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Pacific Bell Park is a site to see
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World  Series
10/22/2002 9:14 pm ET 
Pacific Bell Park is a site to see
By Alyson Footer /

Angels fans, who attended Game 3 of the World Series, pose for a picture in front of a Willie Mays statue. (Ben Platt/
SAN FRANCISCO -- Pacific Bell Park is arguably the most picturesque of all of the new ballparks. Even on a dreary, rainy day as was the case for Game 3 on Tuesday, the view from the portwalk, stands, concourse and the field itself is breathtaking.

Fans arrived to the ballpark early on Tuesday, understandably anxious after waiting what felt like a lifetime for the Series to move from Anaheim to the City by the Bay.

A few dozen fans clustered by the seats right near the Giants dugout. Did they get autographs? "No!" they emphatically yelled at the same time. "I did," one young voice piped. Martin, age 12, had nabbed an autograph from David Bell, who happens to be Martin's favorite player.

"I've been following him since he was in Seattle," the youngster explained.

Moving down the third-base line, more fans lined up with hopes of grabbing a batting practice grounder, or better yet, a souvenir from a Giants player shagging fly balls in nearby left field.

Paul, who described himself as "40, going on 14," is a season-ticket holder who has been to around 60 Giants games this year. He usually fields four to five batting practice balls per game.

"I get 90-100 throughout the year," he said proudly.

Back to But if there's an award to be handed out regarding the most creative baseball-grabbing contraption, it would have to be Scooper Fan's. He came up with an ingenious creation that features a long metal rod with a cluster of duct tape at the end in the form of a scoop. When a ball comes near him, he simply captures the ball, scoops it up, and hands it to a kid.

He never keeps the balls for himself.

"I give them all away to kids. Every one of them," he bellowed.

The activity up on the concourses this early mostly involves fans buying food and drinks. Joan may have escaped the wrath of reporters had it not been for her kinky, crazy, tangled mess of a wig -- a black and orange weave in desperate need of a hot oil treatment.

Joan, a self-described "medicare momma" -- she recently turned 65 -- wears the wig with pride.

Pacific Bell Park has the Coke Bottle and the glove behind the left-field stands.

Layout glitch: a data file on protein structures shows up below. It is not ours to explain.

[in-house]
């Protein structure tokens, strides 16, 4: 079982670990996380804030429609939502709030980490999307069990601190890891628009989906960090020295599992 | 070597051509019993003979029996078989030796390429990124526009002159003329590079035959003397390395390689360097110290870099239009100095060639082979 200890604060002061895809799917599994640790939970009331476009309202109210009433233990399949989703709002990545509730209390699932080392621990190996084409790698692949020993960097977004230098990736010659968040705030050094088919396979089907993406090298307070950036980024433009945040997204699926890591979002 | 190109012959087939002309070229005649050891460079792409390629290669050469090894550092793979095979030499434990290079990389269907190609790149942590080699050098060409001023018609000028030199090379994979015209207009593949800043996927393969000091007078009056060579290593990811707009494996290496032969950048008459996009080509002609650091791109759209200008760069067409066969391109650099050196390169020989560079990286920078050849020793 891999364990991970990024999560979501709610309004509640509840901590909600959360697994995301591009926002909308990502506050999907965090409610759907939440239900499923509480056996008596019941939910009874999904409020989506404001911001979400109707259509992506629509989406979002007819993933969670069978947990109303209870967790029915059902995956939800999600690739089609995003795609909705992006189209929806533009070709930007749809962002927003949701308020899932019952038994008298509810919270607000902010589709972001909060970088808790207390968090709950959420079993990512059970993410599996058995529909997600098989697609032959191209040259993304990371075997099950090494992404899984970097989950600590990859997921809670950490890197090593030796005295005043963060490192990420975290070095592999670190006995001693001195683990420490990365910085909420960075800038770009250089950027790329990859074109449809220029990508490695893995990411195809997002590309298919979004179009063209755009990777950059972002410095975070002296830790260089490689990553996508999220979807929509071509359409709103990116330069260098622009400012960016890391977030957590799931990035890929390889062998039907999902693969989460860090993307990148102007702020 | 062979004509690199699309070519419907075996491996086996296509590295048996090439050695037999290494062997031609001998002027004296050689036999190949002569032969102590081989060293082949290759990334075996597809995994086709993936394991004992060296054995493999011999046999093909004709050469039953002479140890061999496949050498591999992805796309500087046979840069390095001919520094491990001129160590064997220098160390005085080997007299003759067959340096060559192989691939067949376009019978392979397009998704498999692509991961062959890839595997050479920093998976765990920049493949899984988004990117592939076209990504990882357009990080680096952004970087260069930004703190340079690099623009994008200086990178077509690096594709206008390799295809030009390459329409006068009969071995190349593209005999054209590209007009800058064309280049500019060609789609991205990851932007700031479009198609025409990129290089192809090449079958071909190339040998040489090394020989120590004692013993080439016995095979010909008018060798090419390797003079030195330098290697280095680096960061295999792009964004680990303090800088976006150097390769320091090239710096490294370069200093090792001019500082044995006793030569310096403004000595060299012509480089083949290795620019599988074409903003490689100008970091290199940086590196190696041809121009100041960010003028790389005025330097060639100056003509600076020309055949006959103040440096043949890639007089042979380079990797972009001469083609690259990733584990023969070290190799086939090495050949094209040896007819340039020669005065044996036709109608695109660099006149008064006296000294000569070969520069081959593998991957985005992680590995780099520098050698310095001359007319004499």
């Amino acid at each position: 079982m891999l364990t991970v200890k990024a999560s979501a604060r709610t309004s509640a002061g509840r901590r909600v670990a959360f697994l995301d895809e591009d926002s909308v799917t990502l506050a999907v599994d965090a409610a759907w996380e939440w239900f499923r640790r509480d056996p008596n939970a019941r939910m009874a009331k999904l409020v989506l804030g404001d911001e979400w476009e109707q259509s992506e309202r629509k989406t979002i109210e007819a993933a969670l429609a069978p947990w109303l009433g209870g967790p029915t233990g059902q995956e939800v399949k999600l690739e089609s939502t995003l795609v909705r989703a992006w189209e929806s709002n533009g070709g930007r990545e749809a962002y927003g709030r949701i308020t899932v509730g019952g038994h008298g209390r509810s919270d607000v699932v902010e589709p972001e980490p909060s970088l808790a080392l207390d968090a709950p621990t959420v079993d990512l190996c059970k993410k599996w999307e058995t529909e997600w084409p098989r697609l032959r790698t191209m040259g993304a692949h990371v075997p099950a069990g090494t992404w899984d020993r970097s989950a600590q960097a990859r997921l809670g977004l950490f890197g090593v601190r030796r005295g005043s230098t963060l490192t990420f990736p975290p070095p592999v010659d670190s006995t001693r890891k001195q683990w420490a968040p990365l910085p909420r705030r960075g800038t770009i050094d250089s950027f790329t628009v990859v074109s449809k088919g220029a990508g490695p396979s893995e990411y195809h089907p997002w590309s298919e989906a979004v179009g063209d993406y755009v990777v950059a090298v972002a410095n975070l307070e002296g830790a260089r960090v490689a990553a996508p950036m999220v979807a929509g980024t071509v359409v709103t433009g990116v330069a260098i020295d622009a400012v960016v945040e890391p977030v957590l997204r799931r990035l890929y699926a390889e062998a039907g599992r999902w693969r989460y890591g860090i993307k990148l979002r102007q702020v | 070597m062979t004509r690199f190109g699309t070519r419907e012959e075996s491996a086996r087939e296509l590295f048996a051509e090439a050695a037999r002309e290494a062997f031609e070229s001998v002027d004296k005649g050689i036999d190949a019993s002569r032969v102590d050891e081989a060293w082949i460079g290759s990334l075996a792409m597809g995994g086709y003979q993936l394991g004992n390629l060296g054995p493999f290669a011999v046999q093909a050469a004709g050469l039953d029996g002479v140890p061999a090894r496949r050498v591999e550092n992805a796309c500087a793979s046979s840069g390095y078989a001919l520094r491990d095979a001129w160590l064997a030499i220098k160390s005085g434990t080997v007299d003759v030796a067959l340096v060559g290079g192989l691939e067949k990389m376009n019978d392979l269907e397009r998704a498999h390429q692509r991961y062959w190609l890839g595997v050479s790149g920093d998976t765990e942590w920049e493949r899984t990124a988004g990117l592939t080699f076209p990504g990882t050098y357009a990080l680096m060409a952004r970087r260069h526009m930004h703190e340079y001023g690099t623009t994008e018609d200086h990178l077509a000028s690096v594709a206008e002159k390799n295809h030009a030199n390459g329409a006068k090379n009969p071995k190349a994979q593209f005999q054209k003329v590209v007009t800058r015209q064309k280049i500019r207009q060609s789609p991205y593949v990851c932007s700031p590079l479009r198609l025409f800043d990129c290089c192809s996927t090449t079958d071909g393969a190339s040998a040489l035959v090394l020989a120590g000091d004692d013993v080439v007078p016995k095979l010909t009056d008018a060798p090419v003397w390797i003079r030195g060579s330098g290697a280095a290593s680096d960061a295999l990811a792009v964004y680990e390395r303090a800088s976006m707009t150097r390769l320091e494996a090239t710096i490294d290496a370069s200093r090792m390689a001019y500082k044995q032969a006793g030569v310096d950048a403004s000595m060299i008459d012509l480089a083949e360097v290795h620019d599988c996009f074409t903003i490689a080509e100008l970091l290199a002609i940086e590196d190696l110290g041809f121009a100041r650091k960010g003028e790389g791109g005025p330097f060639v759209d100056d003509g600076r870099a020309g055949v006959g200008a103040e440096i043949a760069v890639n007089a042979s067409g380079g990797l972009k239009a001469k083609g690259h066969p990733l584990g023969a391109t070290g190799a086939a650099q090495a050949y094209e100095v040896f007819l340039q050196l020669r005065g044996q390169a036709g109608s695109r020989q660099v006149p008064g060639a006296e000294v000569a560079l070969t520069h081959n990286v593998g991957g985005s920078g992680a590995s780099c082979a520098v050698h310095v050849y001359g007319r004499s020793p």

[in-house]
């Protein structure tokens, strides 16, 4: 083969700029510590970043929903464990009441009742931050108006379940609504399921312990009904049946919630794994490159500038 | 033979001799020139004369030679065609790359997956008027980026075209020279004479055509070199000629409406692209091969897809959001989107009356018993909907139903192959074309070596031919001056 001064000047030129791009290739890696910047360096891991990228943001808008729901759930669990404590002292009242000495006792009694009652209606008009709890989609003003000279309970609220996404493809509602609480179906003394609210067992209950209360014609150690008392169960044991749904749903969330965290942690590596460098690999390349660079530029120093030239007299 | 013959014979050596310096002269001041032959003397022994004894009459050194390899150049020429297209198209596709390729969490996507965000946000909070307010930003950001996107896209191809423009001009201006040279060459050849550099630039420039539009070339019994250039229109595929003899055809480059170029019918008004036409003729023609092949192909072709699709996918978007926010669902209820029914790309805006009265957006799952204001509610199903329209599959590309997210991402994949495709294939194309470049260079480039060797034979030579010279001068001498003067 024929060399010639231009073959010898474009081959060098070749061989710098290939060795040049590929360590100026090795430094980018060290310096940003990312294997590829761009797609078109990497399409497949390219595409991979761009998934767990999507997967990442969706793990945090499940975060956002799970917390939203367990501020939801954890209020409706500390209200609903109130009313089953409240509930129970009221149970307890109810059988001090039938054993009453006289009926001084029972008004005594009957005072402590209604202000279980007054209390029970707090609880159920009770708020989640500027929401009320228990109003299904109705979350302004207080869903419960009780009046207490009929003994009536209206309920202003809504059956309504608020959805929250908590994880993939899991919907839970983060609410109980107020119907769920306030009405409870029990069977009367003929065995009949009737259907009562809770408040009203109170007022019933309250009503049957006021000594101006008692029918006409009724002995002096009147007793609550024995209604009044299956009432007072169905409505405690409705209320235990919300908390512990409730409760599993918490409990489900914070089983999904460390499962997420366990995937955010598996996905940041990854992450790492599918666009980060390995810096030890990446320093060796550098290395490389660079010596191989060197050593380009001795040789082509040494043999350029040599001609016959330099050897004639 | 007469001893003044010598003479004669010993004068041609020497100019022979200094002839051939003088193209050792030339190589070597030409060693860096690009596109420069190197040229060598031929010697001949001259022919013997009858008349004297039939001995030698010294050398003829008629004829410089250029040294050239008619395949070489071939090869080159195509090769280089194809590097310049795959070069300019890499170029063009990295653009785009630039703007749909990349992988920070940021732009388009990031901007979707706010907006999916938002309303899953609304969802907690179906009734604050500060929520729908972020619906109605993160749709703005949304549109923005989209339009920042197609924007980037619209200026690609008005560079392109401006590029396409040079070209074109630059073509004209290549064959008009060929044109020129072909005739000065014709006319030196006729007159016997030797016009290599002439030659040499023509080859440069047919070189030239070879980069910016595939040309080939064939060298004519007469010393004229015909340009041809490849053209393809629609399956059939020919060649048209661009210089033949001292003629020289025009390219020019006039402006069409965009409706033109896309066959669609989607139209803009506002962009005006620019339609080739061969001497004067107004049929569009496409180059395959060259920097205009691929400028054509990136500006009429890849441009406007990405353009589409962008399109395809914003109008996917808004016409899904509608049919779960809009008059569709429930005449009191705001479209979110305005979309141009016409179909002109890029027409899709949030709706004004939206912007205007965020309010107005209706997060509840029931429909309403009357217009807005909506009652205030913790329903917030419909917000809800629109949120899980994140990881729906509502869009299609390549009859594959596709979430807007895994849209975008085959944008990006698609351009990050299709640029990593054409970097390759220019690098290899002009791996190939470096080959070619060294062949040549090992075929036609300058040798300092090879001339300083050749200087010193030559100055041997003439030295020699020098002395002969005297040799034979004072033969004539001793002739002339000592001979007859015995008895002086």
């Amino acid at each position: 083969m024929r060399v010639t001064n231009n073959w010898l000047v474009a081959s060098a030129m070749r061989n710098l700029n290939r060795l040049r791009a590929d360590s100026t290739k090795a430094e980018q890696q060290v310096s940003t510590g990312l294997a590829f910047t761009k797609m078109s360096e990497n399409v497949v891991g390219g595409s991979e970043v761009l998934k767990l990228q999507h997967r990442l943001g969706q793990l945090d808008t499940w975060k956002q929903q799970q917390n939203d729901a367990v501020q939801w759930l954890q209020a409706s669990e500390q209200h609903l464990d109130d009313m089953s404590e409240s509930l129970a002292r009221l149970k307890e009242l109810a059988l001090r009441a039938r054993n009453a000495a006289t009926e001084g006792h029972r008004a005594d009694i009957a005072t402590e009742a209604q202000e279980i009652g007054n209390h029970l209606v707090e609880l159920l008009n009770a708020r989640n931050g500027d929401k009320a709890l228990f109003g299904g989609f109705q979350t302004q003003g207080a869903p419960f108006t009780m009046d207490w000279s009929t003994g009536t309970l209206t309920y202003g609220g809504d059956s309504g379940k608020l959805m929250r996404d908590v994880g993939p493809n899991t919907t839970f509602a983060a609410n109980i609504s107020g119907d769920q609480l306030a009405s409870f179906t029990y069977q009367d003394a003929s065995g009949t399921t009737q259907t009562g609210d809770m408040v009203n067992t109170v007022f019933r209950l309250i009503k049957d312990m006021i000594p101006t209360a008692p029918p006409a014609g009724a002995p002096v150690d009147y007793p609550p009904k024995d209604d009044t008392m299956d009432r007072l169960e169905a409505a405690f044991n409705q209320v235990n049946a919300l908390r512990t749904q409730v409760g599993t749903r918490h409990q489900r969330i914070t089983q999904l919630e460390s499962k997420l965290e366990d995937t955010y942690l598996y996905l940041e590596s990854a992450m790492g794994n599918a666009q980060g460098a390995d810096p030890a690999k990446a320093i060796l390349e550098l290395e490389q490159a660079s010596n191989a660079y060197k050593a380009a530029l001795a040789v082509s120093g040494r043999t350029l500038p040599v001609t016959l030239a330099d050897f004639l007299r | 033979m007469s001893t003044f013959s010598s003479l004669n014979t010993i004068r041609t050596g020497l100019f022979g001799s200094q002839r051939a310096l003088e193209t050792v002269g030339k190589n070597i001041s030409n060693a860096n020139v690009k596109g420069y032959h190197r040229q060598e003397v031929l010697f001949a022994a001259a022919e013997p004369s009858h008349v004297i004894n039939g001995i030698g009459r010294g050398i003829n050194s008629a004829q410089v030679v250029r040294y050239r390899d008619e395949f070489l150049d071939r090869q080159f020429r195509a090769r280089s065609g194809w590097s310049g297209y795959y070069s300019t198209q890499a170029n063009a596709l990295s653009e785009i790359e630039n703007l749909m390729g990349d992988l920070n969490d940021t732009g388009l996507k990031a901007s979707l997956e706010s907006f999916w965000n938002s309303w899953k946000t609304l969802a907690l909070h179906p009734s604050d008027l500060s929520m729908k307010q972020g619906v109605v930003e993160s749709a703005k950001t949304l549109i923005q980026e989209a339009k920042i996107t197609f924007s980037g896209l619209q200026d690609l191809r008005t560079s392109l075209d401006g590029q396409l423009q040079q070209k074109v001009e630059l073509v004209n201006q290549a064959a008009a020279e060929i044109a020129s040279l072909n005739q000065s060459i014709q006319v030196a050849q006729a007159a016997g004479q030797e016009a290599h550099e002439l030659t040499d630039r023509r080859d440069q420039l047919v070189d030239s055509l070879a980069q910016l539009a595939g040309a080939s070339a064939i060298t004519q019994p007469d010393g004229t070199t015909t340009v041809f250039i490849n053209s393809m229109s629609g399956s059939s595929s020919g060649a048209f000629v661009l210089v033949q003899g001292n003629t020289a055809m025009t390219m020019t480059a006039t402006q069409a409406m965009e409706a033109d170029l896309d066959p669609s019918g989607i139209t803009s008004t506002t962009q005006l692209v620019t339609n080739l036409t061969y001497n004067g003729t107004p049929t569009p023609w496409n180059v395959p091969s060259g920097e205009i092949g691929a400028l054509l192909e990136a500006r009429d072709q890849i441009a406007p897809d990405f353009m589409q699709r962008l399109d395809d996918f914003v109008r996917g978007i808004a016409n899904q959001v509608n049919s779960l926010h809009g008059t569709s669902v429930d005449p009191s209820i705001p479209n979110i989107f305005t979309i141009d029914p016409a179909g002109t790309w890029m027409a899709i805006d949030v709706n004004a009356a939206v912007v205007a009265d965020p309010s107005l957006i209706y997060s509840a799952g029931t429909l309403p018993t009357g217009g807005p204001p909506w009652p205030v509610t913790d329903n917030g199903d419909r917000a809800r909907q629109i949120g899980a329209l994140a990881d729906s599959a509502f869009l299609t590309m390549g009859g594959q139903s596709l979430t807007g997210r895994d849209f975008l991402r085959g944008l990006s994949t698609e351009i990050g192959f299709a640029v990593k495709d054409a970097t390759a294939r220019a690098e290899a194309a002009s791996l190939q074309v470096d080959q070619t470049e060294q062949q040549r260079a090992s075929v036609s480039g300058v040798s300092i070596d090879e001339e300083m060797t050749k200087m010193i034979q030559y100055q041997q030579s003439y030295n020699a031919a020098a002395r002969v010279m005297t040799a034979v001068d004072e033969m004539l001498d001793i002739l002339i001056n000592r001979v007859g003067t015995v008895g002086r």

"I wear this to...repel the Angels," she explained. "The Giants win it every time I wear it, so I can't break the streak now."

Outside the ballpark, a mariachi band plays as people dance their way through the turnstiles, where they receive a complimentary, commemorative ticket holder.

While the original rally monkey was left back in Anaheim, a few stuffed versions of the rival creature have made appearances at Pac Bell.

Bill, 45, is proud of his creation -- a stuffed animal monkey, hands tied behind his back, hanging by a noose around his neck.

Like Joan, Bill hopes to "repel the Angels."

Not everyone was a Giants fan. A brave group of Anaheim faithful proudly walked the concourse dressed head to toe in Angel red, proudly carrying their rally monkeys.

"We're from Orange County -- we flew in this morning," said Carol, just before rounding her troops to pose for a picture in front of the Willie Mays statue on the corner of 3rd and King streets.

Medicare Mom attended Game 3 of the 2002 World Series.
Walk along the portwalk that overlooks the bay and you'll see dozen of boats and rafts. In the middle of hoopla is a floating Taco Bell bullseye. If a player from either team hits a home run and it lands on the bullseye on the fly, Taco Bell will give out a free taco to everyone in the country. No lie -- they're prepared to hand out 250 million tacos.

While discussing with Sue and Ken the odds of a ball landing in that exact spot, a Barry Bonds batting practice homer landed 20 feet from the target. A precursor of things to come?

Alyson Footer is a reporter for This story was not subject to approval by Major League Baseball or its clubs.

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